3. Aspirations around care labour

“Women dominated those sectors that were most adversely affected by the pandemic, such as health, education, and other non-professional personal services. What will be important to ensure is that women are better represented in formal sector work, in decent jobs, and in less precarious work. Currently, they disproportionately account for informal and less productive jobs. Training in soft skills, retraining in skills more valued by the market, and other interventions aimed at building employability and confidence can help bring back former workers into the workforce.” — Dr Anisha Sharma, Assistant Professor (Economics), Ashoka University

The care economy is responsible for fundamental services such as education, healthcare, and domestic work. However, there are several vulnerabilities associated with this sector due to the informal nature of most roles. Social protection for these workers is often lacking and monetary compensation is far lower than other sectors. During the pandemic, workers in this sector experienced significant pay cuts, reduced working hours, and increased exposure to COVID-19. It is expected that in the future, the care economy will continue to be a major employer of youth, especially young women. Investments will have to be made to ensure that the sector provides opportunities for decent work, including policy development to enforce ethical practices that can make the sector more aspirational for young people.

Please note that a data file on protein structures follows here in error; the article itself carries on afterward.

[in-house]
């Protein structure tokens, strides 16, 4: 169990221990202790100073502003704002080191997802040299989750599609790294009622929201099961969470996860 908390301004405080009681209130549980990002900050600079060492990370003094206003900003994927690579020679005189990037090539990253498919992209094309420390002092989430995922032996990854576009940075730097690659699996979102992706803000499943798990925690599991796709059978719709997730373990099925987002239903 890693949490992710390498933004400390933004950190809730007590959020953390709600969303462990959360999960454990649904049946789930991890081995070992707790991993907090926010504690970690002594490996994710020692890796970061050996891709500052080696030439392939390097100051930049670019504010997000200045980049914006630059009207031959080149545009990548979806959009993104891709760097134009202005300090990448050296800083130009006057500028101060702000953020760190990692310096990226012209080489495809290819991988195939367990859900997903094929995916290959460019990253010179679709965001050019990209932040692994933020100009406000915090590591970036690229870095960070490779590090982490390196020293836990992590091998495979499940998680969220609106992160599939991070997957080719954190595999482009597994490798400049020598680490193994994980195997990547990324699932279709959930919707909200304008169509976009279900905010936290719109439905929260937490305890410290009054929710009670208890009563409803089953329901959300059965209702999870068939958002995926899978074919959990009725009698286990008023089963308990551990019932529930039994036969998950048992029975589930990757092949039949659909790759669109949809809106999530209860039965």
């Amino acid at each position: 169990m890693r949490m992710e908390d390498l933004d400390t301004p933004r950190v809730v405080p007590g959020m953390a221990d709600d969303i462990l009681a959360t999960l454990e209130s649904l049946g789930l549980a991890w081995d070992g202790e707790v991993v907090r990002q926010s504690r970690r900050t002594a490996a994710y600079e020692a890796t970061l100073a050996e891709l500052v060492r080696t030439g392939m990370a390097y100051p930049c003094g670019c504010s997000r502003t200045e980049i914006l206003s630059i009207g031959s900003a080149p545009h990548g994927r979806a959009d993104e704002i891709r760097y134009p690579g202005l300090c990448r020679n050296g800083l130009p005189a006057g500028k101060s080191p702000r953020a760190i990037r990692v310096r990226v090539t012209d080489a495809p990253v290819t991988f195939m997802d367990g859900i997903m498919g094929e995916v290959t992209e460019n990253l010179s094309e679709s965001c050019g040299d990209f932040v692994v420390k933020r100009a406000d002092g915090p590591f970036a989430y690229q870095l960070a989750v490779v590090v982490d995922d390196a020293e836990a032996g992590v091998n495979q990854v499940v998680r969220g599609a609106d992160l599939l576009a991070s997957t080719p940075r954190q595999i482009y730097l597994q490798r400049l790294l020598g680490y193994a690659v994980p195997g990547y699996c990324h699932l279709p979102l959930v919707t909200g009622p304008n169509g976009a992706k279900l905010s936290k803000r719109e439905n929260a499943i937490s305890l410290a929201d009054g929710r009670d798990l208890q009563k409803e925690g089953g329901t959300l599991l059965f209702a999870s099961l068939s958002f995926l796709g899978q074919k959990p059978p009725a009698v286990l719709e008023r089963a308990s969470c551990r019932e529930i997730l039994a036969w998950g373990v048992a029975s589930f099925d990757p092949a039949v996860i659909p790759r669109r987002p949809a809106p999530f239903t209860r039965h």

Skill development for the win

It is heartening to note that the report has clearly highlighted skill development and entrepreneurship as the key area into which systems need to invest if we are to improve resilience among youth and create more opportunities for decent labour.

However, it also highlights how the pandemic threw a wrench into the operating structure of several skill development programmes. Almost 70 percent of technical vocational education and training (TVET) providers in high-income countries were able to deliver remote training, but hardly anyone managed to pivot in low-income countries. More than 50 percent of training activities stopped in these low-income countries during the pandemic.

Very few organisations have been able to rapidly pivot and offer technology-enabled learning opportunities to the youth in rural India. The vast majority struggled with lockdown restrictions and their ability to connect youth to jobs dipped significantly, as evidenced by PMKVY 3.0’s average placement rate of 15 percent.

While there was a decline in women’s employment, more women reported enrolment in education compared to men.